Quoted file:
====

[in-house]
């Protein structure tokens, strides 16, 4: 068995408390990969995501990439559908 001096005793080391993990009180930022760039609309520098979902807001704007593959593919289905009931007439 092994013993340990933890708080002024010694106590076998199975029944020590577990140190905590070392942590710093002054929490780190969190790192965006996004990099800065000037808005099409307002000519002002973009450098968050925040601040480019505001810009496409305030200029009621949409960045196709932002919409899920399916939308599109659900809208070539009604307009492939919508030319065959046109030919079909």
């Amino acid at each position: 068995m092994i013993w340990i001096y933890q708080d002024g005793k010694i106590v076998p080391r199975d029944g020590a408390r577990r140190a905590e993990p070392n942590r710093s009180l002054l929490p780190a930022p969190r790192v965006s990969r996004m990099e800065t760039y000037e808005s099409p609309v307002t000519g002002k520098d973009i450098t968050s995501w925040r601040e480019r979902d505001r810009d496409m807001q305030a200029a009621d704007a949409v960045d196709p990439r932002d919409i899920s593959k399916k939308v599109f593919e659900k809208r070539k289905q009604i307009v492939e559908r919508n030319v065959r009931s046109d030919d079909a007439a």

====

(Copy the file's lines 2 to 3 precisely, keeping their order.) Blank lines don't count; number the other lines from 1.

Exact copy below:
């Protein structure tokens, strides 16, 4: 068995408390990969995501990439559908 001096005793080391993990009180930022760039609309520098979902807001704007593959593919289905009931007439 092994013993340990933890708080002024010694106590076998199975029944020590577990140190905590070392942590710093002054929490780190969190790192965006996004990099800065000037808005099409307002000519002002973009450098968050925040601040480019505001810009496409305030200029009621949409960045196709932002919409899920399916939308599109659900809208070539009604307009492939919508030319065959046109030919079909």
């Amino acid at each position: 068995m092994i013993w340990i001096y933890q708080d002024g005793k010694i106590v076998p080391r199975d029944g020590a408390r577990r140190a905590e993990p070392n942590r710093s009180l002054l929490p780190a930022p969190r790192v965006s990969r996004m990099e800065t760039y000037e808005s099409p609309v307002t000519g002002k520098d973009i450098t968050s995501w925040r601040e480019r979902d505001r810009d496409m807001q305030a200029a009621d704007a949409v960045d196709p990439r932002d919409i899920s593959k399916k939308v599109f593919e659900k809208r070539k289905q009604i307009v492939e559908r919508n030319v065959r009931s046109d030919d079909a007439a």